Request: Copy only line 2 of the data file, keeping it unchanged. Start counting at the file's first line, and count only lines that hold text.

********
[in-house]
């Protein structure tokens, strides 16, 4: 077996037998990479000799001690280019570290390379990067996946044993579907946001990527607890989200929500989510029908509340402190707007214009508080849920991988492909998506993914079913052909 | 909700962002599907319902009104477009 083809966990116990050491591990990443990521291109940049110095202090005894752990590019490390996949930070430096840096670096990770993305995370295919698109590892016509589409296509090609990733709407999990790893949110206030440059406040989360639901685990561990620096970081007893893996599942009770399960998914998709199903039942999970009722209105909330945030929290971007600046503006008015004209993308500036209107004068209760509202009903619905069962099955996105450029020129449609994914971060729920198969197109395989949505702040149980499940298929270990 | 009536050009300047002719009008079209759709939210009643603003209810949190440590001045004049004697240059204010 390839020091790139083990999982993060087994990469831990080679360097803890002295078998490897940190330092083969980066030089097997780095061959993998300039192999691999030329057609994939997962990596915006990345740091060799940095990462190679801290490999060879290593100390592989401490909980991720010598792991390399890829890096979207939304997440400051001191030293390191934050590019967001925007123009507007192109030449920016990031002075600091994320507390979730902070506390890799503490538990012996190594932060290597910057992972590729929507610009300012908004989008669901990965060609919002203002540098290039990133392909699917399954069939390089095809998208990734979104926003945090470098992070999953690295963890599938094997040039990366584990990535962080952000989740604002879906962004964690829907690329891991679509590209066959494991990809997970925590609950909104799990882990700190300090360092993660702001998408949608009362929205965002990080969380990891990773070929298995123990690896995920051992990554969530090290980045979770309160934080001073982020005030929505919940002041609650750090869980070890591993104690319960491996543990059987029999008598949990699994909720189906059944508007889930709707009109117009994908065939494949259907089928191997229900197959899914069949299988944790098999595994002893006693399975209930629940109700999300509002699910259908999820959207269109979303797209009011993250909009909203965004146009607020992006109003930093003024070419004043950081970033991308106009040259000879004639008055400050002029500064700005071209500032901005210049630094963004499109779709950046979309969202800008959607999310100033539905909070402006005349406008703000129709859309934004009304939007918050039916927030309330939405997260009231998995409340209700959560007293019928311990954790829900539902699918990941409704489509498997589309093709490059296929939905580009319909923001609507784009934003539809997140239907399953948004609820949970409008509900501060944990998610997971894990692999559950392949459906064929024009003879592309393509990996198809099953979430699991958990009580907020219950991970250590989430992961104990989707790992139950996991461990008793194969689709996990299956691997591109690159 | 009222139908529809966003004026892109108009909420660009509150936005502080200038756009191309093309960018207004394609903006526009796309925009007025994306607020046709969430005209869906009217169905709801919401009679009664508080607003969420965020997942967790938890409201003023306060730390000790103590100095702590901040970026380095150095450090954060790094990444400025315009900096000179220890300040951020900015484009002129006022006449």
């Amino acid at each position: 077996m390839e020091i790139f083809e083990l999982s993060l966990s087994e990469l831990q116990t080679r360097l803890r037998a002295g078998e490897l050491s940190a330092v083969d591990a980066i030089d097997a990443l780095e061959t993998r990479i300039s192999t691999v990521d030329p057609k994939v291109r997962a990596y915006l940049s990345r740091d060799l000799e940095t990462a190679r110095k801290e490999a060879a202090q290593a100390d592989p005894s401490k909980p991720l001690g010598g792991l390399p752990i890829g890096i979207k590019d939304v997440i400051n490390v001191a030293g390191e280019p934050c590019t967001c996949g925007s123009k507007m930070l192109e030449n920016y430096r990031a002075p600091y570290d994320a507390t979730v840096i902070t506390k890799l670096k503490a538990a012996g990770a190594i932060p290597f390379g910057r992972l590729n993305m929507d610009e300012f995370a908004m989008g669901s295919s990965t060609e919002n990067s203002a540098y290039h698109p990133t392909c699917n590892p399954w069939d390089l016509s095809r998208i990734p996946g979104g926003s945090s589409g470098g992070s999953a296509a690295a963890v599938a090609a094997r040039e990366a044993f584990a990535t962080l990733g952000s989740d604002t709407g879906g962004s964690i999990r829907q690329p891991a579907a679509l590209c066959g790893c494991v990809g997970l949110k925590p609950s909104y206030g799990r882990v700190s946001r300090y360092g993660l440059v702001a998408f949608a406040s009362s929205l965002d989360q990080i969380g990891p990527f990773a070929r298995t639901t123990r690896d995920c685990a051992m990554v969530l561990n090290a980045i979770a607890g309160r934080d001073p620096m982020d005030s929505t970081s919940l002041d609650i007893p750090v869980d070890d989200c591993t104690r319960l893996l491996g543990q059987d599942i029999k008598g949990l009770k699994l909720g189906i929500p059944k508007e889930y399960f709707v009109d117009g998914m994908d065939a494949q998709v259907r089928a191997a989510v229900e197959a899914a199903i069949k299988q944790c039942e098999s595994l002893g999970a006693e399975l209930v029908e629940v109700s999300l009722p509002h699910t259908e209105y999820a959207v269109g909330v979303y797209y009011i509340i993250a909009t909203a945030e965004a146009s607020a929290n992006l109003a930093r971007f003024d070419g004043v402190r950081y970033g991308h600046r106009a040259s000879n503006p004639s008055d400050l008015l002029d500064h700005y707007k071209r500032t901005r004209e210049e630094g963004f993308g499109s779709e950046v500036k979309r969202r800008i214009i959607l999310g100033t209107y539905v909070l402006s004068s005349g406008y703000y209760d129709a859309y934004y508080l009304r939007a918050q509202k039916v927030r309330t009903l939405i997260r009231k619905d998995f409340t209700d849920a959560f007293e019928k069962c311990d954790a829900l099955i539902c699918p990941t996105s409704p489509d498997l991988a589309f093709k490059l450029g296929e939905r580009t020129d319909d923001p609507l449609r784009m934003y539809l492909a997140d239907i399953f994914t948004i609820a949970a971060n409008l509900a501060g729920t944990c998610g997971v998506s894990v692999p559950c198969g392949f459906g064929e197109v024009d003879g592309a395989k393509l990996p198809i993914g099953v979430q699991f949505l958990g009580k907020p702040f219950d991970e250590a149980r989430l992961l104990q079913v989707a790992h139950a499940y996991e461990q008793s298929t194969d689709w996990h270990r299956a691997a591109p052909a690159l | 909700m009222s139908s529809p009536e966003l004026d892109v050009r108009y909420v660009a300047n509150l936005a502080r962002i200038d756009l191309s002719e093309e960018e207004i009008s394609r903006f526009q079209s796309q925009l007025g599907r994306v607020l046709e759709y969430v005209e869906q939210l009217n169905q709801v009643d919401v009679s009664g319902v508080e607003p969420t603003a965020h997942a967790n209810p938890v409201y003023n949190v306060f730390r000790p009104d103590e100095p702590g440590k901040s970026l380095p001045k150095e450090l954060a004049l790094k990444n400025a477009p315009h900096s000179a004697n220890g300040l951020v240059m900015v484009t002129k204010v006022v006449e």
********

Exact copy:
């Protein structure tokens, strides 16, 4: 077996037998990479000799001690280019570290390379990067996946044993579907946001990527607890989200929500989510029908509340402190707007214009508080849920991988492909998506993914079913052909 | 909700962002599907319902009104477009 083809966990116990050491591990990443990521291109940049110095202090005894752990590019490390996949930070430096840096670096990770993305995370295919698109590892016509589409296509090609990733709407999990790893949110206030440059406040989360639901685990561990620096970081007893893996599942009770399960998914998709199903039942999970009722209105909330945030929290971007600046503006008015004209993308500036209107004068209760509202009903619905069962099955996105450029020129449609994914971060729920198969197109395989949505702040149980499940298929270990 | 009536050009300047002719009008079209759709939210009643603003209810949190440590001045004049004697240059204010 390839020091790139083990999982993060087994990469831990080679360097803890002295078998490897940190330092083969980066030089097997780095061959993998300039192999691999030329057609994939997962990596915006990345740091060799940095990462190679801290490999060879290593100390592989401490909980991720010598792991390399890829890096979207939304997440400051001191030293390191934050590019967001925007123009507007192109030449920016990031002075600091994320507390979730902070506390890799503490538990012996190594932060290597910057992972590729929507610009300012908004989008669901990965060609919002203002540098290039990133392909699917399954069939390089095809998208990734979104926003945090470098992070999953690295963890599938094997040039990366584990990535962080952000989740604002879906962004964690829907690329891991679509590209066959494991990809997970925590609950909104799990882990700190300090360092993660702001998408949608009362929205965002990080969380990891990773070929298995123990690896995920051992990554969530090290980045979770309160934080001073982020005030929505919940002041609650750090869980070890591993104690319960491996543990059987029999008598949990699994909720189906059944508007889930709707009109117009994908065939494949259907089928191997229900197959899914069949299988944790098999595994002893006693399975209930629940109700999300509002699910259908999820959207269109979303797209009011993250909009909203965004146009607020992006109003930093003024070419004043950081970033991308106009040259000879004639008055400050002029500064700005071209500032901005210049630094963004499109779709950046979309969202800008959607999310100033539905909070402006005349406008703000129709859309934004009304939007918050039916927030309330939405997260009231998995409340209700959560007293019928311990954790829900539902699918990941409704489509498997589309093709490059296929939905580009319909923001609507784009934003539809997140239907399953948004609820949970409008509900501060944990998610997971894990692999559950392949459906064929024009003879592309393509990996198809099953979430699991958990009580907020219950991970250590989430992961104990989707790992139950996991461990008793194969689709996990299956691997591109690159 | 009222139908529809966003004026892109108009909420660009509150936005502080200038756009191309093309960018207004394609903006526009796309925009007025994306607020046709969430005209869906009217169905709801919401009679009664508080607003969420965020997942967790938890409201003023306060730390000790103590100095702590901040970026380095150095450090954060790094990444400025315009900096000179220890300040951020900015484009002129006022006449």